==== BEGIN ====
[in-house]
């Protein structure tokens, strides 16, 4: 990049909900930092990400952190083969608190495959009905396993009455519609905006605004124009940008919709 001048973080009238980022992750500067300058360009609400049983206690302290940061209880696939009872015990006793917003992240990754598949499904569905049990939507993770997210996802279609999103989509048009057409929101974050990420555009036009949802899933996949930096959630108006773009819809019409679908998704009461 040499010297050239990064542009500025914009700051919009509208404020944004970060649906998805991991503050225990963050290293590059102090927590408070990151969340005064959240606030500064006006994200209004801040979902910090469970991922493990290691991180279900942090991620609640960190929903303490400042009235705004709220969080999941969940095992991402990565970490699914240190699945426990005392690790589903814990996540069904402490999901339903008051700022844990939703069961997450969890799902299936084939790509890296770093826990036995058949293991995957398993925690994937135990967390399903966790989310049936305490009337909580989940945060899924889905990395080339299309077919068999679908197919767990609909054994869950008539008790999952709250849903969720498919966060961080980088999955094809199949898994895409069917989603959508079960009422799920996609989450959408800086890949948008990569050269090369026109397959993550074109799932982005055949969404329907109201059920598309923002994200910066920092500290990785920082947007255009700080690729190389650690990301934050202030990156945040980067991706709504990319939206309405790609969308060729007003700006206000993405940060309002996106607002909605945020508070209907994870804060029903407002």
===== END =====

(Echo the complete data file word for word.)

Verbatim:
[in-house]
């Protein structure tokens, strides 16, 4: 990049909900930092990400952190083969608190495959009905396993009455519609905006605004124009940008919709 001048973080009238980022992750500067300058360009609400049983206690302290940061209880696939009872015990006793917003992240990754598949499904569905049990939507993770997210996802279609999103989509048009057409929101974050990420555009036009949802899933996949930096959630108006773009819809019409679908998704009461 040499010297050239990064542009500025914009700051919009509208404020944004970060649906998805991991503050225990963050290293590059102090927590408070990151969340005064959240606030500064006006994200209004801040979902910090469970991922493990290691991180279900942090991620609640960190929903303490400042009235705004709220969080999941969940095992991402990565970490699914240190699945426990005392690790589903814990996540069904402490999901339903008051700022844990939703069961997450969890799902299936084939790509890296770093826990036995058949293991995957398993925690994937135990967390399903966790989310049936305490009337909580989940945060899924889905990395080339299309077919068999679908197919767990609909054994869950008539008790999952709250849903969720498919966060961080980088999955094809199949898994895409069917989603959508079960009422799920996609989450959408800086890949948008990569050269090369026109397959993550074109799932982005055949969404329907109201059920598309923002994200910066920092500290990785920082947007255009700080690729190389650690990301934050202030990156945040980067991706709504990319939206309405790609969308060729007003700006206000993405940060309002996106607002909605945020508070209907994870804060029903407002």